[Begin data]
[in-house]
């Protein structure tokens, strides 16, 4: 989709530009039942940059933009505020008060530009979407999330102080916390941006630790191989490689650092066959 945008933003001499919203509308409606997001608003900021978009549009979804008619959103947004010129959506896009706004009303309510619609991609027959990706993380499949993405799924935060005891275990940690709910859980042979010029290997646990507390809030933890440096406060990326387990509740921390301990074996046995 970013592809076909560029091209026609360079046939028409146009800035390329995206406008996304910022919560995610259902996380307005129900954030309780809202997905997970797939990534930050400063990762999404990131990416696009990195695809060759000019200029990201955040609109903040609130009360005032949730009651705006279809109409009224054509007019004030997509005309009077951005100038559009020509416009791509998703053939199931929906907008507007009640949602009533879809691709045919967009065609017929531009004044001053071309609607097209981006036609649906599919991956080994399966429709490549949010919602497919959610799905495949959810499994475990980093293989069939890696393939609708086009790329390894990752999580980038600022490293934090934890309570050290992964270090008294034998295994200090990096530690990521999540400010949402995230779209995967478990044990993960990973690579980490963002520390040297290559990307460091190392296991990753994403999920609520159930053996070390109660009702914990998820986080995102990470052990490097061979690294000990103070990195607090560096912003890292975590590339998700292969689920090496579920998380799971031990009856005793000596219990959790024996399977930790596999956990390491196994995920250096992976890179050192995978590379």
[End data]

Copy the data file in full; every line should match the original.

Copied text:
[in-house]
């Protein structure tokens, strides 16, 4: 989709530009039942940059933009505020008060530009979407999330102080916390941006630790191989490689650092066959 945008933003001499919203509308409606997001608003900021978009549009979804008619959103947004010129959506896009706004009303309510619609991609027959990706993380499949993405799924935060005891275990940690709910859980042979010029290997646990507390809030933890440096406060990326387990509740921390301990074996046995 970013592809076909560029091209026609360079046939028409146009800035390329995206406008996304910022919560995610259902996380307005129900954030309780809202997905997970797939990534930050400063990762999404990131990416696009990195695809060759000019200029990201955040609109903040609130009360005032949730009651705006279809109409009224054509007019004030997509005309009077951005100038559009020509416009791509998703053939199931929906907008507007009640949602009533879809691709045919967009065609017929531009004044001053071309609607097209981006036609649906599919991956080994399966429709490549949010919602497919959610799905495949959810499994475990980093293989069939890696393939609708086009790329390894990752999580980038600022490293934090934890309570050290992964270090008294034998295994200090990096530690990521999540400010949402995230779209995967478990044990993960990973690579980490963002520390040297290559990307460091190392296991990753994403999920609520159930053996070390109660009702914990998820986080995102990470052990490097061979690294000990103070990195607090560096912003890292975590590339998700292969689920090496579920998380799971031990009856005793000596219990959790024996399977930790596999956990390491196994995920250096992976890179050192995978590379």